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Over the past 50 years, the per-capita trend in apparent consumption of alcohol can be broadly characterised by several phases. First was a steep increase in consumption from the early 1960s leading to the peak of 13.1 litres per-capita in 1974-75. Consumption around this level was maintained until the early 1980s when annual consumption fell consistently through to the early 1990s, and from that point hovered around 10 litres per-capita for around a decade. Consumption increased once again over the period 2002-03 to 2007-08 reaching 10.8 litres per capita by 2006-07. Since that time, consumption has undergone a further decline with the most recent (2016-17) level at 9.4 litres per capita being lower than any period over the last 50 years and only slightly higher than the early 1960s.
Footnote(s): (a) Includes Ready to Drink (pre-mixed) beverages.
Source(s): Apparent Consumption of Alcohol, Australia, 2016-17
The overall trend in apparent consumption has been driven by large shifts in the types of alcoholic beverage consumed. Beer in particular had a major impact on the early increase in overall consumption and the subsequent periods of decline. This is reflected in the long-term decline in the share of beer to the total consumption of pure alcohol which went from contributing 75% of all alcohol in 1966-67 to 39% in 2016-17 as the per-capita consumption of beer almost halved over the period. In contrast, the share of alcohol consumed from wine over the 50 year period has grown from 14% to 38%. Despite beer's share of total consumption continuing to decline over time, beer continues to be the leading source of alcohol, with 3.7 litres of pure alcohol from beer consumed per capita in 2016-17 compared with 3.6 litres of alcohol from wine. While alcohol from wine made up a greater share of the total alcohol consumed in 2016-17 than any previous period, the per-capita consumption of alcohol from wine reached its peak in 2009-10 at 3.9 litres of pure alcohol from wine per person. So, while the most recent decade has seen a decline in per-capita consumption of wine by an average of 0.4% per year, wine still managed to slightly increase share by 3.4 percentage points over that period because of the larger declines in consumption of beer and also spirits.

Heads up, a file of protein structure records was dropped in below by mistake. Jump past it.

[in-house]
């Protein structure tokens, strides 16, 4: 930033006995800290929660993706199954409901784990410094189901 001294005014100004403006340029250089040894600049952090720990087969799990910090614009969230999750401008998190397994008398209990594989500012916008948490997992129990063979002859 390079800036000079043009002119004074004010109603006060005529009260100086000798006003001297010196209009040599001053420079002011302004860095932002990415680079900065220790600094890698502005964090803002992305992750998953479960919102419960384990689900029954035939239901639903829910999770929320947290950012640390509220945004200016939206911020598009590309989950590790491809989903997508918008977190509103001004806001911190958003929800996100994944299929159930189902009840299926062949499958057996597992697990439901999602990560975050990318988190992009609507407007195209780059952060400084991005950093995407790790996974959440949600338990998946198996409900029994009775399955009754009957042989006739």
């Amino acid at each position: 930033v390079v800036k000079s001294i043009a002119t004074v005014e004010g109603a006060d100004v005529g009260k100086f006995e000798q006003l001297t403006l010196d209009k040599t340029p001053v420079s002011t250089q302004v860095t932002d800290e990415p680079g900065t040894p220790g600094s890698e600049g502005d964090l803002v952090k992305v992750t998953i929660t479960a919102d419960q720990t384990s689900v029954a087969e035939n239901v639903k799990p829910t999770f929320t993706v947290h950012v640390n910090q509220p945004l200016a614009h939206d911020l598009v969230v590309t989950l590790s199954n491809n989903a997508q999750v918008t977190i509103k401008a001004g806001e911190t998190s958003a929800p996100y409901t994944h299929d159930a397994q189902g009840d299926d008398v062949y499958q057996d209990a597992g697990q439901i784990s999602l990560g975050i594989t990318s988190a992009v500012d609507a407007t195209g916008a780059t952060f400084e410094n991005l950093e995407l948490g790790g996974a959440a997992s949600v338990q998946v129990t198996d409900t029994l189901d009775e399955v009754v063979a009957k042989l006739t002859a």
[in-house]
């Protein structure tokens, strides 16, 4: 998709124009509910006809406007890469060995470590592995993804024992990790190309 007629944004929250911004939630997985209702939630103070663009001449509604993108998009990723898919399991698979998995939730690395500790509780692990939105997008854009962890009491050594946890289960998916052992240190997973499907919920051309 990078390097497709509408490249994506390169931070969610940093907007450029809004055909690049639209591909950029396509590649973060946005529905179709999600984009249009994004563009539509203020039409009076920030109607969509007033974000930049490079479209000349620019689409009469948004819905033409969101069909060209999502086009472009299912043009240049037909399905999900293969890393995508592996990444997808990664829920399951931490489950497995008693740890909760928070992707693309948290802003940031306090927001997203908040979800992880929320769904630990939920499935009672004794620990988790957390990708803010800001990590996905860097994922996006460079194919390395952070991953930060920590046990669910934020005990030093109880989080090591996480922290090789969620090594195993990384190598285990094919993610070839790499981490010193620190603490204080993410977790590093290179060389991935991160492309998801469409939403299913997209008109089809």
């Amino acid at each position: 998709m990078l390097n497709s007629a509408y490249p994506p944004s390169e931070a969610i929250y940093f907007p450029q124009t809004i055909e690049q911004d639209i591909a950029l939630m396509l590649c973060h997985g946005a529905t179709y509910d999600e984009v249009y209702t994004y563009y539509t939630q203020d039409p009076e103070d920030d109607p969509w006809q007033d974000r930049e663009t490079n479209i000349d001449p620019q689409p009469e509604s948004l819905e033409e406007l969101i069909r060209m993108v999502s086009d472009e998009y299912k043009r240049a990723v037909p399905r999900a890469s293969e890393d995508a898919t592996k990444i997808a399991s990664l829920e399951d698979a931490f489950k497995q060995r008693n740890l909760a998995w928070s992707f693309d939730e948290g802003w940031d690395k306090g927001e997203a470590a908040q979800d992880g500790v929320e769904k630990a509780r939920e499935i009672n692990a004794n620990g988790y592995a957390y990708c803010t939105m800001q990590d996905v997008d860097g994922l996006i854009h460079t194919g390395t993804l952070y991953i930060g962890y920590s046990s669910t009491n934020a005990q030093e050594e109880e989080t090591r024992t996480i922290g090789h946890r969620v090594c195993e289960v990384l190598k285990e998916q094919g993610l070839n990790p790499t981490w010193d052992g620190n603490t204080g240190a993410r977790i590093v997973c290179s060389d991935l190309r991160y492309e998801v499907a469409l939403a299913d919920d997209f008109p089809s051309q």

Spirits (and RTDs) have also increased share over the long term from 11% in 1966-67 to 19% in 2016-17. However, the 2016-17 share is down from the 2007-08 peak of 21% due to a decline averaging 2.6% per year over the most recent nine years.
While cider was estimated to have made an insignificant contribution to total alcohol consumption prior to 2004-05, since that time it has grown steadily from that time to make up 3.4% in 2016-17.
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